Lightning Protection Systems
Lightning Protection Systems
Not much thought goes into an actual lightning protection system. People observe lightning all the time but seldom consider their homes or businesses being struck by lightning or the loss of life that can accompany it. Did you know that a Lightning bolt has an electrical charge of roughly 100 million volts and the heat generated in the path of a lightning strike gets more than 54,000 degrees Fahrenheit? That’s approximately 5 times hotter than the surface of our sun.
Lightning reportedly causes over 10,000 forest fires to start each year in the United States. The energy discharged by a Lightning strike is so intense that it can melt sand where it strikes and turns the sand into glass. These glass tubes that are formed are called fulgurite.
The only way to protect your home, investment and the lives of you or your loved ones is with a properly installed lightning protection system. No other form of protection works properly and many people and companies have tried to either harness or repel lightning before it strikes, but their efforts have been ineffective. The only effective means is providing a safe path to ground for the lightning strike.
There are more lightning strikes occurring in the United States each year than many people realize. Detection instruments and scientists have estimated that lightning strikes somewhere in the US over 24 million times a year and it kills an average of 73 people. That is just deaths; more than 700 people are seriously injured. Tornadoes kill approximately 68 people a year and hurricanes kill about 16 people a year in the U.S. About 10% of the people that are struck by lightning are killed while the other 90% are left with long term effects and problems such as migraines, headaches, seizures and mood disorders, numbness and possibly more. If you are listening to a radio and static starts to occur that can mean that lightning is about to strike (either the radio station or near you).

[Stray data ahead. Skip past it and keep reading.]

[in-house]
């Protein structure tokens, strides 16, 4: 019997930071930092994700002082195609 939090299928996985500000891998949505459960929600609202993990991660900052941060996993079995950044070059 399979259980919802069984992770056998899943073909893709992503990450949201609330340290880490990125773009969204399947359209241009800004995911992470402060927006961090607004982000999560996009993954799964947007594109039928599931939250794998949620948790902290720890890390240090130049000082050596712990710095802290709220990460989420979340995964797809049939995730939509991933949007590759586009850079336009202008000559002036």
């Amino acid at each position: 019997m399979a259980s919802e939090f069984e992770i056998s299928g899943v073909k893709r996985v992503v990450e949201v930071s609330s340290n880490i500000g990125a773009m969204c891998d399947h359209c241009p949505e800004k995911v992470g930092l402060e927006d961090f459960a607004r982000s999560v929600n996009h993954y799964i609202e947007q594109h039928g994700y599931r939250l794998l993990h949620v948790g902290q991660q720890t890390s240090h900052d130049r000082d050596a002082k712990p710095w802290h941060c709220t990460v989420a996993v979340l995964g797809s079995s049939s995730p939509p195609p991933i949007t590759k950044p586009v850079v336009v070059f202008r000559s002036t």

Lightning protection cable is specific and manufactured to work correctly for the millions of volts that lightning produces. Just using a large copper cable instead of proper Class I conductor cable will not work in a lightning protection system. Lightning conductor cable is specified to contain at least 32 strands and each strand needs to be 17 gauge (for copper cable) (24 strand, 14 gauge for aluminum). The entire cable must be woven or braided as the lightning charge travels on the surface of each strand. The cable must be specified as 65,000 circular mils of conductivity.
This type and quality of cable can not be obtained at a local building center or hardware store. The cable must be bare and never coated or painted. That would defeat the whole purpose of the correct conductor cable. Trying to save yourself some money on buying the incorrect cable will end up causing damage and your insurance will deny your claim if the wrong products are used. A lightning grounding cable needs to be UL certified and approved by the Lightning Protection Institute. Some insurance companies offer a homeowners discount if you have a lightning system installed on your house.